of the Reformat or Rationalize Control Flow.

Some of these Rationalize Control Flow I have run have taken minutes to complete. If I have a DUAL
or QUAD core workstation, I could let IDEA/Inspector General work away in the one tab, while I go
and do something else.

I don't suppose Inspector General could be made multi-threaded? What if you are running it on multiple
files; Can you safely have different threads working on different files?


I personally would like to see this part of IDEA and not a plugin, because I
think if it becomes what I see it could, then I would use it all the time and
due to it's complexity I feel like it needs to be in IDEA in order to remain
robust during EAPs, since I only ever use the official IDEA version about 1% of
the time, the EAP the other 99% of the time.

I also really like the concept of the Infer Nullity Associations, but I haven't had
anytime to try that out.

But I think this Code->Normalize Code is really a novel, gee whiz, extremely
high value feature. This will evolve the InspectionGadgets technology to to a
higher plane of existence, leaving non-IDEA users back in the Stone Age. :)

I'm really excited about this technology, and if I was Jetbrains Mgmt I'd be
calling up SRRS and asking them what will it take-- I recommend a big sack of
money as a down payment plus consulting contract for IDEA 8.0-- for them to
agree to put this technology into IDEA 8.0 and focus all their efforts to make
it robust, support (almost) all the automated quickfixes, and support all the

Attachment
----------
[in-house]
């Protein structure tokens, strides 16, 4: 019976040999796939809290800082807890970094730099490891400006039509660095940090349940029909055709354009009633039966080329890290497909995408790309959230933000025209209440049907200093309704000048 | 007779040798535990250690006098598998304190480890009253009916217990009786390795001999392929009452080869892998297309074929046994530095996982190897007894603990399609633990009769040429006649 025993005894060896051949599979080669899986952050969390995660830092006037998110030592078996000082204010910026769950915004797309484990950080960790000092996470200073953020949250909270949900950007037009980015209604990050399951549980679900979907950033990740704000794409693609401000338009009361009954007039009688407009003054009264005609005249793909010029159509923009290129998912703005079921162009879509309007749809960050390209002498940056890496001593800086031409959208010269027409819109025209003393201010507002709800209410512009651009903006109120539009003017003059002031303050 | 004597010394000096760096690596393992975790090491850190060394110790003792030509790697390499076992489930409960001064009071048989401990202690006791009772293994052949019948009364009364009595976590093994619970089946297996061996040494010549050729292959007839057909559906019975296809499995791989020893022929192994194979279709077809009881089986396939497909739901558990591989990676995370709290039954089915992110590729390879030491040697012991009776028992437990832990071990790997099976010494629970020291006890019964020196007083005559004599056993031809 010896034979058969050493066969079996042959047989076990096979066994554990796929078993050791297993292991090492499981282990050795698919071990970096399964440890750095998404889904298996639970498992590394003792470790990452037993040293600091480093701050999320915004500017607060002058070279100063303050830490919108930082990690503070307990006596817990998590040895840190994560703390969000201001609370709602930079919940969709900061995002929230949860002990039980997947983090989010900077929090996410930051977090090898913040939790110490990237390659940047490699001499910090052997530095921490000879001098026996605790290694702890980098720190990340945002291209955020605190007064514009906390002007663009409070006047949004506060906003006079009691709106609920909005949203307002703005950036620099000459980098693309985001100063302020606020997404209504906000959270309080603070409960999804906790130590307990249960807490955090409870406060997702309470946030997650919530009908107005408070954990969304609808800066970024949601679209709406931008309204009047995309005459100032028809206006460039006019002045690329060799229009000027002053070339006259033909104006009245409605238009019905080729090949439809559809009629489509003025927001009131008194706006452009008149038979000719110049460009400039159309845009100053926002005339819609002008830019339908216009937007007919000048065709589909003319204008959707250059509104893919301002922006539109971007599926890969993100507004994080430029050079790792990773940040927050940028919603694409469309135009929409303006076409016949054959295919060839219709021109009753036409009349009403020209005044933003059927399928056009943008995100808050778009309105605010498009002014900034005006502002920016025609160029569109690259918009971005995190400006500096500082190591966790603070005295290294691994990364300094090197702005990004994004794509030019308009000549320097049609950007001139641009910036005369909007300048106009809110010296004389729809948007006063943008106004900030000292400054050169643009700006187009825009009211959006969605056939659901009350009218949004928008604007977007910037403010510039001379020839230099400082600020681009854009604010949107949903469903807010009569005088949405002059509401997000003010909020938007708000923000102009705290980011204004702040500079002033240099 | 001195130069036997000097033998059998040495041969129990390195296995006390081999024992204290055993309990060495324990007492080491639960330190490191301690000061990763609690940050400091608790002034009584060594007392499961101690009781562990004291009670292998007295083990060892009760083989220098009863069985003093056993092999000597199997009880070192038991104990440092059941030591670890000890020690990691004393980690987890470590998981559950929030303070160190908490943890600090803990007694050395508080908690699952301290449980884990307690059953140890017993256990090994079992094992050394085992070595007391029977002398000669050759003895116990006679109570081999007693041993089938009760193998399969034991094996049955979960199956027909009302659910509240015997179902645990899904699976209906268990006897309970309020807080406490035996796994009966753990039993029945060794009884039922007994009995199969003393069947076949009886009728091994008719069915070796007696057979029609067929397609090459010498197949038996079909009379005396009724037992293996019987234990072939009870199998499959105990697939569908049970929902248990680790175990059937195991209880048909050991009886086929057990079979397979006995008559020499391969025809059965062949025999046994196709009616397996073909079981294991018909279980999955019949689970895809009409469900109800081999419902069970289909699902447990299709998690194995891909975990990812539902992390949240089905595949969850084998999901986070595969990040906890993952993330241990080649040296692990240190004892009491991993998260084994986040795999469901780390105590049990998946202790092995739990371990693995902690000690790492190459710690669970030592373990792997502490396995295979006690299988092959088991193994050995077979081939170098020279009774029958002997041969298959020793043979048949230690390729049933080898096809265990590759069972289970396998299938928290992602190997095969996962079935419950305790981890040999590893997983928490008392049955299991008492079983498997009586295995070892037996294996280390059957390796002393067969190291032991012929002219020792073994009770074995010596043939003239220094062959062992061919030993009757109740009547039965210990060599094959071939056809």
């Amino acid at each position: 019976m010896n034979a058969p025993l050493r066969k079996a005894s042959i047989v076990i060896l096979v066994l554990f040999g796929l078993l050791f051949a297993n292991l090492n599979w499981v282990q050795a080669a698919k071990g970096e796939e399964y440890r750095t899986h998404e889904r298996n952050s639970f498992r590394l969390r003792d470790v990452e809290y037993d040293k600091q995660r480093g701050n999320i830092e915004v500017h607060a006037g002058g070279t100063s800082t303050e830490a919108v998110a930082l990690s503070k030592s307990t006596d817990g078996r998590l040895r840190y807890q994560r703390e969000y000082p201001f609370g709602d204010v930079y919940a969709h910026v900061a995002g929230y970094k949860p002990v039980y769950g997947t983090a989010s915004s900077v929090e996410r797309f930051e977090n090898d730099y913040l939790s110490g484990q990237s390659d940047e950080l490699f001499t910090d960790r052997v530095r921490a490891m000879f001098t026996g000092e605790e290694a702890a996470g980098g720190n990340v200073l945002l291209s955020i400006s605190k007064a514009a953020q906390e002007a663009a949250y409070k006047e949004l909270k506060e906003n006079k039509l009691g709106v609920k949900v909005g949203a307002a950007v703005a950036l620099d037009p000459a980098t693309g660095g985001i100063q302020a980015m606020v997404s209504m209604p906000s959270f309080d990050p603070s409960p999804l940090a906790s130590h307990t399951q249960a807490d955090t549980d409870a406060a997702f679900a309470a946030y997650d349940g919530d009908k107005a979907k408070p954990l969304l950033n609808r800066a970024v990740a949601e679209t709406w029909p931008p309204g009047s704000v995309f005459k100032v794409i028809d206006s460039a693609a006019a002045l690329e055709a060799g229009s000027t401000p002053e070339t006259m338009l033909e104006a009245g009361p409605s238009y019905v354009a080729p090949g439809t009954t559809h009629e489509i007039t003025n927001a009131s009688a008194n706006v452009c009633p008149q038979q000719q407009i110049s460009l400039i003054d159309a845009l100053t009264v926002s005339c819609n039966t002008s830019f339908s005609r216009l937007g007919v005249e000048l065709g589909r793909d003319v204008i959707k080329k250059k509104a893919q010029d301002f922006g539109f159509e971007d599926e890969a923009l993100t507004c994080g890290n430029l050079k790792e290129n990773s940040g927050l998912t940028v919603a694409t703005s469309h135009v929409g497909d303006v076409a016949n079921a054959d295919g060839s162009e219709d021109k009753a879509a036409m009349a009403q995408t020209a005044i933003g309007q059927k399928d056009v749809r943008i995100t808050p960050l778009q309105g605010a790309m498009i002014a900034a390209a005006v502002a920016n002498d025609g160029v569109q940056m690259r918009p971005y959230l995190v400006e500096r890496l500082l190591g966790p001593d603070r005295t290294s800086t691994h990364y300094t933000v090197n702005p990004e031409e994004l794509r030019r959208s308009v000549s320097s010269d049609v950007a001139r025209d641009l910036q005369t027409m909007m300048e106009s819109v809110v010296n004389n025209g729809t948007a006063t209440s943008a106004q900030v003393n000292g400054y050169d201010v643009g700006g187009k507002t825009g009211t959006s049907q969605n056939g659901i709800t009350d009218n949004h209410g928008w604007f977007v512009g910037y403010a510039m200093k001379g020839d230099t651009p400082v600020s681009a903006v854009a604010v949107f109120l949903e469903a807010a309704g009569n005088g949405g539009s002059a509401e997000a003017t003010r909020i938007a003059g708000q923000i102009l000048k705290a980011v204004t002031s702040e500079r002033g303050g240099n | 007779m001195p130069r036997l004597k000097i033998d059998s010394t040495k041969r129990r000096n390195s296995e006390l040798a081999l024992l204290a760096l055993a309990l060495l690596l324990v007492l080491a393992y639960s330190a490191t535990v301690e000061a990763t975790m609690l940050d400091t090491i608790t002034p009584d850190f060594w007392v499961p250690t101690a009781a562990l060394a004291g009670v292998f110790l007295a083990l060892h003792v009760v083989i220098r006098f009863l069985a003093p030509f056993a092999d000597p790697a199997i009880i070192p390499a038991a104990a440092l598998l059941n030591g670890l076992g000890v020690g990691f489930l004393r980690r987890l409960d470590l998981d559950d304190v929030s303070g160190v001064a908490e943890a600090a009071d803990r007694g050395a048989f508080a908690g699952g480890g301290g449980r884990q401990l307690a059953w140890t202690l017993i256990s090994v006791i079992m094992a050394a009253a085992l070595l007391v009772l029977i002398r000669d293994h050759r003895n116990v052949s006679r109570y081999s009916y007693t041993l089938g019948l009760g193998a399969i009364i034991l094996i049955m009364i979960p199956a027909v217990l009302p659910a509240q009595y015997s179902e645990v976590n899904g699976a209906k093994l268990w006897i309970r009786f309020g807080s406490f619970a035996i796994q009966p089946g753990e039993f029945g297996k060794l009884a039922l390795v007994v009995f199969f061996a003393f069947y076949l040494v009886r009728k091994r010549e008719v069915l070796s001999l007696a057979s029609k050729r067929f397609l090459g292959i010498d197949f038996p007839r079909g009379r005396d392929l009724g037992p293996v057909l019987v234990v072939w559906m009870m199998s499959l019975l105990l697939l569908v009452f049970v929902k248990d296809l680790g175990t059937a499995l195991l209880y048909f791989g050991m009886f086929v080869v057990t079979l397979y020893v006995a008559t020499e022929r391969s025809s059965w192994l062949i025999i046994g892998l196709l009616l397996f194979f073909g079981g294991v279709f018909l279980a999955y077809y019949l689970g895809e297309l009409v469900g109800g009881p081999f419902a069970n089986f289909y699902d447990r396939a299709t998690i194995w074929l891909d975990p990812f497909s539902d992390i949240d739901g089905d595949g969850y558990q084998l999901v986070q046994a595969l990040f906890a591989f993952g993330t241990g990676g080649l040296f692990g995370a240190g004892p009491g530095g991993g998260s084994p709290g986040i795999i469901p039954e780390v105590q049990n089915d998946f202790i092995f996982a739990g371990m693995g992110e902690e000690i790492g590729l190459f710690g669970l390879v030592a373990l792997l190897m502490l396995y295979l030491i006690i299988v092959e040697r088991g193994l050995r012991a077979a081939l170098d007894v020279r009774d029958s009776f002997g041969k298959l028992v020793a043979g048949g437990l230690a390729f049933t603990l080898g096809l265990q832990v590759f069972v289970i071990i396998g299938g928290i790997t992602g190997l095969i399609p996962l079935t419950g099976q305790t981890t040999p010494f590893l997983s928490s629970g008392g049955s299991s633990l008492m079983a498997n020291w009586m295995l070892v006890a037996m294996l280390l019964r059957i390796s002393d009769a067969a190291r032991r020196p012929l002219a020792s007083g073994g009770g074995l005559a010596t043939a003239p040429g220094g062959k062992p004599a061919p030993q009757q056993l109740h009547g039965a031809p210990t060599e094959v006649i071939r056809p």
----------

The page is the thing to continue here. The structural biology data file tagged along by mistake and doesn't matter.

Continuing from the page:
different languages Java, JSP, Javascript, etc.

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Another untapped normalization opportunity is the naming of classes, methods, fields, variables.

IDEA has naming convention inspections, but offers no quickfixes other than "Rename..."

I think there is an opportunity to provide a fully automated quickfix, e.g. "Normalize Names"

There are two types of normalization that I'm thinking of:
1. Normalize names to following user selected naming convention for class, method, field, variable, constant/enum.
2. Normalize names within special contexts, e.g.
a. I would like Exceptions to be named e, f, g, h, etc. rather than numberFormatExeption
b. I would like the name of loop counters to be named i, j, k, l, m, etc. rather than index, position, etc.
c. I would like the name of Iterator and Enumeration to be i, j, k, l, m,etc. or e,f,g,h,etc.
This last one is not as much of a problem now because we hae foreach loop.
d. I would like the local variable in the foreach loop to be named in one of two ways:
i. Just use the first letter of the Class, e.g.
List]]> groupL;
for each (g : groupL) {
ii. Or just use the class name in lowercase
for each (group : groupL) {

There are some special cases, esp. when the class name is long.
I often see loop variables named like this:
for each (aGroup : groupL) {
for each (anGroup : groupL) {
for each (anGroupElement : groupL) {

I had brought #1 before and even wrote some sample code which automatically
converted names between various naming conventions. See this Jira:
Quickfix for Naming Convention Inspections

The problem is that how I specified a naming convention was different from IDEA's
naming convention inspections.

For example, I defined a prefix, firstword pattern, addlword pattern, word
separator (e.g. underscore '_'), and suffix.

Here is the definition for camelCase, the most common Java naming convention for variables:

Name: camelCaseAlphaNumeric:
firstword: all_lowercase, alphanumeric_first_letter_alpha
addlwords: first_letter_uppercase, alphanumeric

But if you look in IDEA's naming convention inspections, they specify it as:

Min Length: 5 Max Length: 32

The length restrictions aren't that important -- I don't think most people care
about that-- but the key difference is the Regexp vs. more structured
definition above. The problem with the Regexp is that it doesn't distinguish
the words within the name, and that is a problem if you are converting between
different naming conventions.

IDEA's Code Style Code Generation settings have yet another set of naming
convention settings, although they only allow you to specify prefix and suffix
characters for the naming conventions. (See attached screenshot). Someone filed